WRESTLING: Lemon Bay has new appreciation for hard work

By Jordan Kroeger, SunCoast Sports

ENGLEWOOD — Imagine waking up at 6:30 every morning to run a mile or more before setting off for four wrestling practices in one day.

Now imagine doing that for 28 straight days.

Sounds hard, right?

You don’t even know the half of it.

Lemon Bay High School wrestling coach Mike Schyck recently sent seven of his wrestlers, along with his son and rising eighth-grader Lance, to Jay Robinson’s 28-day intensive wrestling camp in Wisconsin. Albert Werden, Michael Morales, Tripp Lytle, Mark Towers, Derick Dagg, Tyler Brady and Payton Binns all made the trek north for the most grueling experience of their lives, an experience that was full of soreness, doubt, fear and tears.

“This camp is basically designed to toughen you up,” Schyck said. “When we registered all the kids they got a PDF file in their emails and the first paragraph talked about how (the camp) was going to teach you what consequences are, both positive and negative, and they were going to reinforce them through all this hard work.”

Robinson is a former Olympic wrestler and former wrestling coach at the University of Minnesota. It was the 40th anniversary of his camp, which is meant to teach young adults important life skills Those life skills are called Robinson’s “Jay 7” — discipline, dedication, sacrifice, hard work, accountability, responsibility and service. He harps on all seven and all 261 campers had to know all of them on the spot if called upon, or they lost valuable points that went toward their graduation from the camp.

Campers were given 1,000 points at the beginning of the four-week gauntlet and needed 700 to graduate and receive their “IDidIt” shirts at the end. They lost points for a variety of reasons, such as for tardiness, forgetting their water bottle or losing their room key.

Lytle said he left the camp a changed person.

“I don’t think I’m ever going to be late to anything ever again because you had to be five minutes early to everything,” Lytle said. “My definition of hard work has definitely changed. I don’t want to just sleep through in the mornings. I want to wake up before school now and run and work out and just get better. I don’t want to waste time sitting around because I’ve seen in one month how much we got done and accomplished.”

The days started with the campers waking up at 6:30 a.m. before going on long runs towards “Wrestler’s Hill,” which they had to run up and down eight times. That was followed by max pushups and then a break for breakfast from 8 to 9.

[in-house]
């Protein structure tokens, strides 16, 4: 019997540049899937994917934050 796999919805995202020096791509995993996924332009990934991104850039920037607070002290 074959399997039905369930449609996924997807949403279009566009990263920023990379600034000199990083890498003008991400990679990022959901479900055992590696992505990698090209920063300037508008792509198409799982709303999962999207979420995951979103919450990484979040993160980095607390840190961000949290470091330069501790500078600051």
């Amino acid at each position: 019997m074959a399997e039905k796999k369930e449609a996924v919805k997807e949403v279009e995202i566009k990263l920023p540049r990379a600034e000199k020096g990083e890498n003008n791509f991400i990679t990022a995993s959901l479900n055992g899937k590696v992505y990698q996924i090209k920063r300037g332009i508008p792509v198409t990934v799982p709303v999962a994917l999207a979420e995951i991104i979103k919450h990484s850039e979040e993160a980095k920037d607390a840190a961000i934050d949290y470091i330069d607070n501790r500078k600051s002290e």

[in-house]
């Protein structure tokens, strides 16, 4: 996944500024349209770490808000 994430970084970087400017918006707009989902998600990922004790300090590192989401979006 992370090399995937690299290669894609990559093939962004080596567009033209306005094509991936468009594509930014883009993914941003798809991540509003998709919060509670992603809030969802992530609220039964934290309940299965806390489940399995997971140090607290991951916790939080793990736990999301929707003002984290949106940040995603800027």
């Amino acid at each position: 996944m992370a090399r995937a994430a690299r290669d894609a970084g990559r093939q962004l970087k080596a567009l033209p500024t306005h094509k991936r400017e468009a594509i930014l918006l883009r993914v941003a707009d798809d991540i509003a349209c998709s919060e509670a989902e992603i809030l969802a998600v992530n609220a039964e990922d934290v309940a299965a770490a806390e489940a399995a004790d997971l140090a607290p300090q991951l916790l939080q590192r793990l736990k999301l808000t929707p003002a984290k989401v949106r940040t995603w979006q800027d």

Some wrestlers tried to fit a nap between breakfast and their next practice at 9:40, which was more laid back and taught the group techniques and moves on the mat. After lunch from 12 to 1, the wrestlers went back at it from 3 to 5 for the most intense part of the day — nonstop livewrestling between campers, who were split into four groups by weight. 

After a final break for dinner, Robinson would talk to the wrestlers at 7, having them lie down and close their eyes to help them relax. That was sometimes followed by more running and then a final review period before the campers had to write in their journal before bed.

By the third week, the campers were drained mentally and physically.

“It gives you a different perspective on what hard work is,” Werden said. “They teach you at the beginning of camp that you don’t know what hard work is. At the end of camp you know what hard work is.

“It changed my mindset. I feel like I can beat anybody mentally now.”

But there was a carrot hanging for the seven Manta Rays. They knew Schyck would be coming to for the final week of the camp, a camp he attended himself back in 1984.

Schyck knew how tough the month would be on his wrestlers. After all, he went through it himself three decades ago and he wanted to show his students that he understood what they were going through.

“I wanted to jump in there and I think the best way to lead is by example. I wanted to jump in there with my guys and do it with them,” Schyck said. “I pretty much did everything with them, short of some of the hard drilling that they did.”

Schyck, who wrestled collegiately at Ohio State, says he never had a practice in college that was as taxing as Robinson’s camp. He knew it would pay big dividends for his wrestlers heading into next season, which is why he held multiple fundraisers to help foot the bill of $20,048 to send the Manta Rays to the camp.

That bill didn’t even include plane fare.

“It was the hardest thing I’ve ever had to do in my life,” Schyck said. “I wrestled in college and we never had to do four practices a day like that, nor was it that grueling. I’m proud of my guys for doing it.”

The final day of the camp featured a marathon that the wrestlers had to complete. They had the option of running nine, 12 or 15 miles, with most of the Manta Rays, including Schyck, choosing the 15.

When they all finally crossed the finish line, the 28 days of soreness, doubt, fear and tears finally turned to joy. The wrestlers felt accomplished for tackling the toughest challenge of their young lives. 


“This was definitely the hardest thing I’ve ever had to do,” Lytle said. “Not only because it was so long but because of how hard you were pushed by the people around you and the counselors there. I think the best part was the kids you were working with because they really motivated you along the way. You just saw them working hard, which made me want to work a lot harder.”

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